The cariogenicity of fluids retained in salivary retention areas is further enhanced by osmotic forces extant in the oral cavity. Oral intake of foods having soluble refined sugars and other cariogenic substances will, of course, result in enhancement of food supplies for bacteria in salivary retention areas. Despite the general inability of flowing saliva to displace retained saliva, osmotic differentials between "trapped" saliva and saliva containing dissolved sugars will result in migration of these bacterial nutrients into salivary retention areas. To the extent that there is a tendency for dissolved sugars and the like to migrate from salivary retention areas across hydrostatic force barriers and into fresh flowing saliva (thereby effecting a depletion of bacterial food supplies), so also is there a tendency for retained fluids to be similarly depleted of their "normal" complement calcium and phosphate ions because the ions migrate along with the osmotically active substances. This results in an amplification of unsaturation of retained saliva with respect to these ions, so that fluids of even moderately low pH will have more extensive cariogenic effect. In sum, both hydrostatic and osmotic force effects in the mouth tend to create a medium in the salivary retention areas which is particularly conducive to carious degradation of enamel. Indeed, it is precisely in these areas that the highest incidence of dental caries is encountered. Similarly, the most highly cariogenic foodstuffs have been found to be acidic fluids having high concentrations of refined sugars in a dissolved state.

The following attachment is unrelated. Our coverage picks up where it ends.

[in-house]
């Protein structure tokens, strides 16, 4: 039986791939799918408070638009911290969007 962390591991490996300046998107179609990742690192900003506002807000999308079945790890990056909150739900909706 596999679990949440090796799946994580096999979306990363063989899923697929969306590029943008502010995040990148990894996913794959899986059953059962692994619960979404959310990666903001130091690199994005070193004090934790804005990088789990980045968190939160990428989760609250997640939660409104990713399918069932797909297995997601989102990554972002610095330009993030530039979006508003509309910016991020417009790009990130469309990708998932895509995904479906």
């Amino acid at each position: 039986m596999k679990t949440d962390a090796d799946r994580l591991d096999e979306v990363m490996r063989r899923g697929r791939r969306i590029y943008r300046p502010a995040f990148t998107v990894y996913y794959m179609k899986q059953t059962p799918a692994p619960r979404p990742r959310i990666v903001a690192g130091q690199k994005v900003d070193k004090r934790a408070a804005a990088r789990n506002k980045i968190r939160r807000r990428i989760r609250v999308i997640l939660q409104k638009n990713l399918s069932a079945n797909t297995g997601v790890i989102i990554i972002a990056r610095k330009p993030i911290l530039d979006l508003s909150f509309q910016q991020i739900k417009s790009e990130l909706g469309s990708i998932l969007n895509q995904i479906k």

Review of prior art developments within the context of the above analysis of events taking place in the oral cavity provides an explanation for the very limited successes that have been achieved in the art. Simply put, none of the prior proposals have adequately taken into consideration and accommodated for the dynamic hydrostatic and osmotic forces at the localized level of salivary retention areas within the mouth. Apart from bactericidal compositions which inhibit bacterial propagation upon transport of active agents into these areas, none of the prior art localized treatments have been designed to mitigate the adverse effects of bacterial proliferation in terms of decreased pH and consequent calcium and phosphate ion "imbalances". Further, no prior art methods and materials have had as their focus the "neutralization", prior to oral intake, of the ion-imbalancing, cariogenic effects of foodstuffs containing refined sugars and other soluble carbohydrates.
In one aspect, the present invention provides novel methods and materials for treating the mouth to counteract the deleterious effects of cariogenic substances present in salivary retention areas. An embodiment of this aspect of the invention is an aqueous mouth rinse comprising either a soluble source of calcium ions or a source of phosphate ions together with a non-toxic, osmotically active substance providing for transport of the selected ions into salivary retention areas. The quantity of selected ions in the rinse is such that there will be supplied to the salivary retention areas sufficient ions to exceed the pH dependent product of calcium and phosphate (as total phosphorous) ion concentrations at which dissolution of enamel will not take place.